At the same time, the idea of knowledge as its own end begs for some limits to be set. Would it be worthwhile to spend the whole of one’s resources on knowledge that is of no use to anyone other than the one who pursues it? This kind of endeavor would be found of little value to the individual or to the society. Therefore, Seneca’s ideas comes in handy if such limits have to be set and if liberal education is to live up to its usefulness to the pursuit of liberal arts.
The ideas proposed by Freire are no doubt meaningful in the contemporary world. Their practical value is however beset with concerns of a fundamental nature. Foremost, the question of how best to impart knowledge remains the preserve of theory showing that conclusive pedagogical answers to the question are yet to be achieved. Freire’s recommendations might, however, be too idealistic to have any practical use.
There is a reason why what Freire described as the ‘banking concept of education’ is still being practiced in today’s classrooms. In spite of the many problems associated with it, it still remains the most practical means of classroom teaching. This is in view of the current unsatisfactory teacher-student ratios. The use of dialogical teaching methods would best work if more informal education setups were adopted.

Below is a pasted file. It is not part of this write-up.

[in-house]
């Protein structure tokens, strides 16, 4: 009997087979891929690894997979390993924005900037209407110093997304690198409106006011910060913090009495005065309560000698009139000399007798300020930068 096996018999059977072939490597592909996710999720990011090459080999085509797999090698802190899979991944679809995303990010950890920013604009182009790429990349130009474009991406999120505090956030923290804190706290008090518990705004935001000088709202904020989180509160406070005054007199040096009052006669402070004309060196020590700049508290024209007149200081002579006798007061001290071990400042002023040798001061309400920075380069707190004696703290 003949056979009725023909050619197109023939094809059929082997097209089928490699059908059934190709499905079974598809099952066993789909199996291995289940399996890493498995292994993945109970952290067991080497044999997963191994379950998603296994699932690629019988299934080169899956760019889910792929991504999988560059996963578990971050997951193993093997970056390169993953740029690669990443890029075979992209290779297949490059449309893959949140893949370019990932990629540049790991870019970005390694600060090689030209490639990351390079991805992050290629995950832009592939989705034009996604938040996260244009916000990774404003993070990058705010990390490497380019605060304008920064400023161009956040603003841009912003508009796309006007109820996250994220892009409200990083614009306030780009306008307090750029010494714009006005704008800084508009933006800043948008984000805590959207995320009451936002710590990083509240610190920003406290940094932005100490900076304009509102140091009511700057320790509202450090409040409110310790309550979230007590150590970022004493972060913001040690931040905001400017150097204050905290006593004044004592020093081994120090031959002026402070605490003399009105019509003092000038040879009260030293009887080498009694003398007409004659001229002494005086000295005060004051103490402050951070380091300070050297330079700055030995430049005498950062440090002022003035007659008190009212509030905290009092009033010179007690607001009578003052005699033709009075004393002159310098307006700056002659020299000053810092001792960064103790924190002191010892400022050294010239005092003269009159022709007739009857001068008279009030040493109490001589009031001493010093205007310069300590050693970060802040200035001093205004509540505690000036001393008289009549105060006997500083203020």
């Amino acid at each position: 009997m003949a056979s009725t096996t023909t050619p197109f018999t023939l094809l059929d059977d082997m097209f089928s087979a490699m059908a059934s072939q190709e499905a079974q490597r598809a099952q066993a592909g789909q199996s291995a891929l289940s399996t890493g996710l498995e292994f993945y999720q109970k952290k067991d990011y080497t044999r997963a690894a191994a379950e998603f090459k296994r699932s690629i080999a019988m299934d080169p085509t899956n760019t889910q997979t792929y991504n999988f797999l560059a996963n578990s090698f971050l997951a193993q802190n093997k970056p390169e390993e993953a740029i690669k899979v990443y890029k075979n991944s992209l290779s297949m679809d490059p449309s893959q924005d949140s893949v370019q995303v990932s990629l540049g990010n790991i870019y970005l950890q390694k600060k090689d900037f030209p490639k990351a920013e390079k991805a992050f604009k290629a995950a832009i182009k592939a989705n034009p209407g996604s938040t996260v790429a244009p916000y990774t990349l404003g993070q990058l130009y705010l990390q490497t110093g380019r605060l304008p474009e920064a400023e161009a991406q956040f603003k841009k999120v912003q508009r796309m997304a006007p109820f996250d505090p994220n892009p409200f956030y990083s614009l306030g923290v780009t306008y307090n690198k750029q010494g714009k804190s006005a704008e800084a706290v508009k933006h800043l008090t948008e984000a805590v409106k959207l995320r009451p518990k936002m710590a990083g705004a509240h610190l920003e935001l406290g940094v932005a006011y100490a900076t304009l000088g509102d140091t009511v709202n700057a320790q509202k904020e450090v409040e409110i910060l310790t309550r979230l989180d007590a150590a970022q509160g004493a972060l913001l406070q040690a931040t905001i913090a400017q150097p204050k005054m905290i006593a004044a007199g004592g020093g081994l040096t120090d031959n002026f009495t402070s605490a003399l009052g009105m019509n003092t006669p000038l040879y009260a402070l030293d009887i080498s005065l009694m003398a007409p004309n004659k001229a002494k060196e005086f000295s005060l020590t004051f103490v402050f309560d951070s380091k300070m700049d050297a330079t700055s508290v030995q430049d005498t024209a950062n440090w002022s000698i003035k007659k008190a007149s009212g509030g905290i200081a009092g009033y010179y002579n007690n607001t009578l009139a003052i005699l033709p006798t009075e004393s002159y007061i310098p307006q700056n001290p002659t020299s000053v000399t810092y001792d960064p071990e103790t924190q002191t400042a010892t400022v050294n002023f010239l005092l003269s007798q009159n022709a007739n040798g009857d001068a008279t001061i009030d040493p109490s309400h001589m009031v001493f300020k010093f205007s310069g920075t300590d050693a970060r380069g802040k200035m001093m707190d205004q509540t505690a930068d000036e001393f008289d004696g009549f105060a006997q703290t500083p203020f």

For instance, it has been argued that to deem the teacher and student equal in a formal classroom setup would be rather wishful (Baldissone). This is in view of the fact that formal education is based on the difference in understanding between the teacher and the student (Baldissone).
As such, the teacher’s assertions always carry more weight than those of the students. To therefore claim to practice Freire’s dialogical methods would largely be found to be mere rhetoric. At the same time, the dialogical method has been found unusable in the teaching of particular subject areas. The method is based on the assumption that the teacher and students are flexible in the ideas that they hold and can therefore be prevailed upon to change if reasonable bases for doing so are presented.